THUMBS UP TO… a sound stage plan. It seems like everything is going right for the auditorium renovation at Streator High School. First the district was able to undertake the massive project without increasing the property tax rate. Then at last week’s board meeting a representative from the Green & Associates architecture firm identified seven areas of savings that make it possible to renovate dressing rooms beyond the original plan of adding restrooms and bringing them up to code.
Superintendent Matt Seaton said the project remains on schedule and on budget — how often do you hear that when public money is involved? — and gains were made by things like eliminating acoustic material in a few areas where there were found to have no purpose and switching to straight walls instead of curved around the stage area. This kind of flexible, creative approach to renovations serves both the taxpayers who effectively own the property as well as the faculty and students who will use the auditorium for years to come because the result will be a more comprehensive overhaul. We hope that all such projects proceed in this refreshing fashion.
THUMBS DOWN TO… a track technicality. Our sports reporter Charlie Ellerbrock made this case quite well in a column last week, but we’d also like to ding the IHSA for a questionable decision affecting standout Newark competitor Connor Swanson. At the state track and field meet last month, Swanson severely sprained his left ankle during long jump warmups. He could barely walk, let alone run and jump, but because he’d done so well in the preliminary competition the day before, he ended up with a third-place medal.
The problem came when the hurdle finals arrived. Swanson was seeded fifth out of nine finalists, and all nine finishers get medals. Swanson did compete, hobbling through the race and around the hurdles. But a track judge disqualified him for touching the hurdles with his hands, even though the IHSA rules don’t explicitly bar such contact and it clearly provided no competitive advantage. Rather than reward Swanson for his grit, the IHSA punished him. If the medal didn’t matter, he would’ve just headed home hours earlier. It’s hard to understand what the IHSA gains from Swanson’s loss, but hopefully the situation will spark change so future competitors aren’t affected in the same manner.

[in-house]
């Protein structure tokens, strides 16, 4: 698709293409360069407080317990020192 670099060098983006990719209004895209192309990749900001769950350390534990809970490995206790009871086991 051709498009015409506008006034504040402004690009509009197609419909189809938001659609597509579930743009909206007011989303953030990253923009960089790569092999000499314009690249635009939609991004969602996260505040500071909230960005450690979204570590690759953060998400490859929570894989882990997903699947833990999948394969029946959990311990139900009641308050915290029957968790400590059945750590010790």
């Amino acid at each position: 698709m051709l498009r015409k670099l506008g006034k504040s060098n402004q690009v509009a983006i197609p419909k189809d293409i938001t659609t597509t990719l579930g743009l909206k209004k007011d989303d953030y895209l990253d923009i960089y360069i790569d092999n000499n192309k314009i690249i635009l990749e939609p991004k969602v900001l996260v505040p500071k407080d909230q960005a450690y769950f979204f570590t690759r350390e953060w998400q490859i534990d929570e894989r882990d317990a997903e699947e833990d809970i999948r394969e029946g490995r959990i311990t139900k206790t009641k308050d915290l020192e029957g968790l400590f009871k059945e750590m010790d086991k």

THUMBS UP TO… a center of activity. Lots of people have been very busy in Naplate over the last two years rehabilitating the old St. Mary’s Catholic Church Parish Hall into a community center set to open any day now. After a February 2017 tornado effectively destroyed the church, the village bought the hall for a nominal fee with an eye toward creating a new asset for the village and its residents. Work has included electrical, flooring and roofing repairs plus work on the heating and air conditioning systems, and the result is something we hope everyone can be proud of in a little town known for prizing its unique identity.
Naplate Trustee Misty Crawford said people are already approaching the village with rental inquiries, which certainly goes to prove the space fills a local need. Community Center Committee Chairman Bob Rick said the Village Board is looking into a USDA grant that might alleviate the costs the village has expended thus far. While any money from the feds would be helpful, we hope village officials feel that no matter what their hard work has resulted in a wonderful new community space. May their contributions be long remembered.
THUMBS DOWN TO… Statehouse stalling. Call it delay tactics or procrastination, just don’t call what happened at in Springfield last week good governance. Despite the fact the regular legislative session started in January, and despite the fact everyone knew where the Memorial Day weekend fell on the General Assembly’s calendar, the last week of session included enough cram sessions and near all-nighters to make a college sophomore proud, virtually all of which focused on controversial and important topics that will chart the future of Illinois for years to come.
Whatever your feelings on things like recreational marijuana, abortion rights, firearm owner regulations, gambling expansion or the entire state budget, it should be easy to find consensus that the best way for lawmakers to carry out the public’s business is to do so over the course of several months with full hearings during working hours and after enough advance notice to let people weigh in with their opinions. Shoving so many key elements of lawmakers’ job into such a tiny window at the end of May might serve someone’s interest, but it sure as heck doesn’t serve the will of the people.